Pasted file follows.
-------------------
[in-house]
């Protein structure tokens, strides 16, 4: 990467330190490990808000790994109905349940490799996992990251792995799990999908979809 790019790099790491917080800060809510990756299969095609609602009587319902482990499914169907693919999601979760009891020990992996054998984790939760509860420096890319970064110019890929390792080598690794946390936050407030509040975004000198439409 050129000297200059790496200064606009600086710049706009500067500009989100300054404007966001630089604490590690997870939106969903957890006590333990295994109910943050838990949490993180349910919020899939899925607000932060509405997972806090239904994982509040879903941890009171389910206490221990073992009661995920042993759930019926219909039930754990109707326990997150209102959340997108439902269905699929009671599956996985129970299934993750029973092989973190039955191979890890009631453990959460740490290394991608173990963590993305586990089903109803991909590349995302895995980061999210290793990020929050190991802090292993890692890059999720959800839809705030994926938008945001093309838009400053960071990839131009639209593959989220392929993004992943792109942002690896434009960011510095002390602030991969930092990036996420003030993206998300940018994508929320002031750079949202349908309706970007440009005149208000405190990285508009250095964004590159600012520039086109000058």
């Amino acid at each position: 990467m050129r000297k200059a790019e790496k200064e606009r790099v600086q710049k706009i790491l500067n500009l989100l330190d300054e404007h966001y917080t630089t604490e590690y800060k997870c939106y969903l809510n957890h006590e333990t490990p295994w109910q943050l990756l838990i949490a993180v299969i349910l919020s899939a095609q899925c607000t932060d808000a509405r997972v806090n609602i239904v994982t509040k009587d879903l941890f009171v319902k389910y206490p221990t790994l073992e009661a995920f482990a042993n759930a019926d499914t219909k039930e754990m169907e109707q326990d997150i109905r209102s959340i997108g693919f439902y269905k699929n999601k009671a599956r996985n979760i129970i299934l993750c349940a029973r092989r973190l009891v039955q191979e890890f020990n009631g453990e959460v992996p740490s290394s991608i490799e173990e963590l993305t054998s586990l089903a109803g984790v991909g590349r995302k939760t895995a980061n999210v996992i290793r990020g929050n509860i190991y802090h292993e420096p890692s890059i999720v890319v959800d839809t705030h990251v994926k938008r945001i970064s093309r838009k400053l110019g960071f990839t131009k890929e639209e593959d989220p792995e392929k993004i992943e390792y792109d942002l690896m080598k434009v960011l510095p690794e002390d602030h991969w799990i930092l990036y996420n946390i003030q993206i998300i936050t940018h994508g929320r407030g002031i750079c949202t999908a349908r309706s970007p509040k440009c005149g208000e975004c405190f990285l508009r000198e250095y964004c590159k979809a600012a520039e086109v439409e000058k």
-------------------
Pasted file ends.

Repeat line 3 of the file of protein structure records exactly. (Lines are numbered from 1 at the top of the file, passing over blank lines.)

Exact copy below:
């Amino acid at each position: 990467m050129r000297k200059a790019e790496k200064e606009r790099v600086q710049k706009i790491l500067n500009l989100l330190d300054e404007h966001y917080t630089t604490e590690y800060k997870c939106y969903l809510n957890h006590e333990t490990p295994w109910q943050l990756l838990i949490a993180v299969i349910l919020s899939a095609q899925c607000t932060d808000a509405r997972v806090n609602i239904v994982t509040k009587d879903l941890f009171v319902k389910y206490p221990t790994l073992e009661a995920f482990a042993n759930a019926d499914t219909k039930e754990m169907e109707q326990d997150i109905r209102s959340i997108g693919f439902y269905k699929n999601k009671a599956r996985n979760i129970i299934l993750c349940a029973r092989r973190l009891v039955q191979e890890f020990n009631g453990e959460v992996p740490s290394s991608i490799e173990e963590l993305t054998s586990l089903a109803g984790v991909g590349r995302k939760t895995a980061n999210v996992i290793r990020g929050n509860i190991y802090h292993e420096p890692s890059i999720v890319v959800d839809t705030h990251v994926k938008r945001i970064s093309r838009k400053l110019g960071f990839t131009k890929e639209e593959d989220p792995e392929k993004i992943e390792y792109d942002l690896m080598k434009v960011l510095p690794e002390d602030h991969w799990i930092l990036y996420n946390i003030q993206i998300i936050t940018h994508g929320r407030g002031i750079c949202t999908a349908r309706s970007p509040k440009c005149g208000e975004c405190f990285l508009r000198e250095y964004c590159k979809a600012a520039e086109v439409e000058k």